The downside, of course, is that as the “new kid on the block,” you will likely be required to work the hours the owner usually will not – often evening and weekends. You may see only the “simple” cases, as the owner may reserve the more complex treatments for himself or herself until trust and confidence are established.

Bear in mind, as well, that the owner also has control over patient flow and income, and you may even have limited job security. When and if you decide to move on, you may have restrictive covenants that limit the area in which you may practise. If you have left the practice to enter into ownership of your own, you may find that you had become comfortable with little or no investment or financial responsibility in associateship. Your income may be lower in the first year or two, making it difficult if you have established a lifestyle around your associate income.


Many new graduates in dentistry decide not to step out into the working world at all, opting to remain in school on a path to research or to earn a specialty certificate or degree.

If choosing a route towards a specialty, be sure to consider the economics. While the cost of post-graduate training is extensive, you put off investment in equipment and leaseholds (typically $175,000-plus), and a long-term premise lease committing to substantial rents.Then, when entering into a private practice as a specialist in another one to four years, you will usually have a higher earning potential. As well, by 2003, there will be more private practices available for purchase from the baby-boomer generation of dentists retiring.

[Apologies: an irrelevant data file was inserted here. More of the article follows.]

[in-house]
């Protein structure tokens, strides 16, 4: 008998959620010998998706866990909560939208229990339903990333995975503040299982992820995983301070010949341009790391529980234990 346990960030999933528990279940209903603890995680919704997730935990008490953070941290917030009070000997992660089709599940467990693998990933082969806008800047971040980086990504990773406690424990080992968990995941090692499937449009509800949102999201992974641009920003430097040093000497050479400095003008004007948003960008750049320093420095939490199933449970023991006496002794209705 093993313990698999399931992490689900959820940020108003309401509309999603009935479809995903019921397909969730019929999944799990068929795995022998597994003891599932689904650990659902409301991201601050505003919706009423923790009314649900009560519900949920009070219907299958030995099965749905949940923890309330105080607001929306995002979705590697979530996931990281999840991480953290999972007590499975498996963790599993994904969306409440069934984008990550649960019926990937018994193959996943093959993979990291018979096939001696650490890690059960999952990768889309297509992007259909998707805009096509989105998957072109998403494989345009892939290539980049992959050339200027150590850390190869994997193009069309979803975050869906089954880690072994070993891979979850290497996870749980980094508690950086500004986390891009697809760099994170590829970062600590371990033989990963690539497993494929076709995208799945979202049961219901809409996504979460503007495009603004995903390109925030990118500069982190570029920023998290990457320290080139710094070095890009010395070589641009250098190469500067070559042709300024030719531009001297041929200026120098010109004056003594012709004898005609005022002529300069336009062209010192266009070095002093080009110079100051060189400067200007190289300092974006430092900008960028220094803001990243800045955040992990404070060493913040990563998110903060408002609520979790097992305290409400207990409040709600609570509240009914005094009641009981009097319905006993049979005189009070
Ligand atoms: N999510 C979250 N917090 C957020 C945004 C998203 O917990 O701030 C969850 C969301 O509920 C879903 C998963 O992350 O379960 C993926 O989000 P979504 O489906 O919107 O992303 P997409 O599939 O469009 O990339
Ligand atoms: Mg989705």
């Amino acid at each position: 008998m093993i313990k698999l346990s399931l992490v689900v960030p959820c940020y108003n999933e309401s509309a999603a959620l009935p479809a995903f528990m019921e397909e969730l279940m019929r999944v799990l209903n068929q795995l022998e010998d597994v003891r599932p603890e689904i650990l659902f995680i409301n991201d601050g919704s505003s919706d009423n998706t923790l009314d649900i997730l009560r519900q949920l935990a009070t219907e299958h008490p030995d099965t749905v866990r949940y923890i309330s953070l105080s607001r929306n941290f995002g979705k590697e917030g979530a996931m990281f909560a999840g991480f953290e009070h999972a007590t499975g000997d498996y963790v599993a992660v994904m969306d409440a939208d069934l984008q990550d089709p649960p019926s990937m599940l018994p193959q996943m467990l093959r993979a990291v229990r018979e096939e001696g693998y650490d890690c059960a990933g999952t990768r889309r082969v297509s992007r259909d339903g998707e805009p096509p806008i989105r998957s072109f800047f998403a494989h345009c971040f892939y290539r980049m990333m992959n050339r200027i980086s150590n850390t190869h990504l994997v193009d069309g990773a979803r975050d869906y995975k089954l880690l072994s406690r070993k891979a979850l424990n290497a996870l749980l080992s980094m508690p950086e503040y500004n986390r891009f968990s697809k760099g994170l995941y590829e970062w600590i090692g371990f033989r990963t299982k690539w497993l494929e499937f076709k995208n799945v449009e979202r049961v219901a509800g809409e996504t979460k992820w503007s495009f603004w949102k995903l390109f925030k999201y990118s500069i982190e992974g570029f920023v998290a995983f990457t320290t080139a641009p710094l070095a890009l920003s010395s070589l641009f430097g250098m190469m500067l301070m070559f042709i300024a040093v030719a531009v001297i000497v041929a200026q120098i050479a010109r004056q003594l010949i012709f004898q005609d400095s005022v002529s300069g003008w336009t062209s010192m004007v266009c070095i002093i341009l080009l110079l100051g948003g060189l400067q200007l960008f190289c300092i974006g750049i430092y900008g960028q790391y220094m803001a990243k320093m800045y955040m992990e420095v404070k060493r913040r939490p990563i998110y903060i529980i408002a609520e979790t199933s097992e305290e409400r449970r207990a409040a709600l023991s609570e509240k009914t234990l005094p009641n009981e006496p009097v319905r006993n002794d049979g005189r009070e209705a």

Of course, staying in school also means extra tuition and many more hours of study and research, but these are often of the newest techniques and products. An important factor to be aware of is that, if you choose to remain in academics and eventually teach, there are limited positions available at most universities, a trend that does not seem to be changing.


Whatever you decide to do with the next phase of your dental career, no matter what stage of your career you are at now, you need to understand that the economy for dentistry is changing and the market is forever evolving. We can look forward, with some predictability, to see where the opportunities will be.

You need to look ahead and try to maintain a global “dental economics” perspective.

Ontario Dentist – February 2000